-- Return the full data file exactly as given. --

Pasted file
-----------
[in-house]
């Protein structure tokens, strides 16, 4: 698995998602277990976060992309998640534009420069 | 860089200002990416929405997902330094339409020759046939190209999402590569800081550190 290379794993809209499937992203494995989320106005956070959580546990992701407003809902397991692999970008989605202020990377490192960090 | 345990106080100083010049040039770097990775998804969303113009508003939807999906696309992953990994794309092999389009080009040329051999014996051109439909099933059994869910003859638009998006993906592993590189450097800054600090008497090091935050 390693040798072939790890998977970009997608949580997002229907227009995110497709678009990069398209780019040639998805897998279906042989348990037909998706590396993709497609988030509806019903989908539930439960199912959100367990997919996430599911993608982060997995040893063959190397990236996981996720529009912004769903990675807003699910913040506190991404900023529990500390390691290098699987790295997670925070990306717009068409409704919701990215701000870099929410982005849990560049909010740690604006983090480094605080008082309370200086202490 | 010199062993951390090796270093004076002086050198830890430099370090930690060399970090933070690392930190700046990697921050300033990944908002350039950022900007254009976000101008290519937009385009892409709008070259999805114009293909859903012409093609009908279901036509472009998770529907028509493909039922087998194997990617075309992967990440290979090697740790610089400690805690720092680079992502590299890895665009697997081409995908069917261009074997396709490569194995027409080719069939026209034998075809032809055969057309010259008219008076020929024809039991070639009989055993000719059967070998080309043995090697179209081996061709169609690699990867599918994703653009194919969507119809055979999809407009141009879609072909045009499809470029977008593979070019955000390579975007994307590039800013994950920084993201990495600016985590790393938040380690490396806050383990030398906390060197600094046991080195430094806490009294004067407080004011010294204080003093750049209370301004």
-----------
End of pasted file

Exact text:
[in-house]
């Protein structure tokens, strides 16, 4: 698995998602277990976060992309998640534009420069 | 860089200002990416929405997902330094339409020759046939190209999402590569800081550190 290379794993809209499937992203494995989320106005956070959580546990992701407003809902397991692999970008989605202020990377490192960090 | 345990106080100083010049040039770097990775998804969303113009508003939807999906696309992953990994794309092999389009080009040329051999014996051109439909099933059994869910003859638009998006993906592993590189450097800054600090008497090091935050 390693040798072939790890998977970009997608949580997002229907227009995110497709678009990069398209780019040639998805897998279906042989348990037909998706590396993709497609988030509806019903989908539930439960199912959100367990997919996430599911993608982060997995040893063959190397990236996981996720529009912004769903990675807003699910913040506190991404900023529990500390390691290098699987790295997670925070990306717009068409409704919701990215701000870099929410982005849990560049909010740690604006983090480094605080008082309370200086202490 | 010199062993951390090796270093004076002086050198830890430099370090930690060399970090933070690392930190700046990697921050300033990944908002350039950022900007254009976000101008290519937009385009892409709008070259999805114009293909859903012409093609009908279901036509472009998770529907028509493909039922087998194997990617075309992967990440290979090697740790610089400690805690720092680079992502590299890895665009697997081409995908069917261009074997396709490569194995027409080719069939026209034998075809032809055969057309010259008219008076020929024809039991070639009989055993000719059967070998080309043995090697179209081996061709169609690699990867599918994703653009194919969507119809055979999809407009141009879609072909045009499809470029977008593979070019955000390579975007994307590039800013994950920084993201990495600016985590790393938040380690490396806050383990030398906390060197600094046991080195430094806490009294004067407080004011010294204080003093750049209370301004």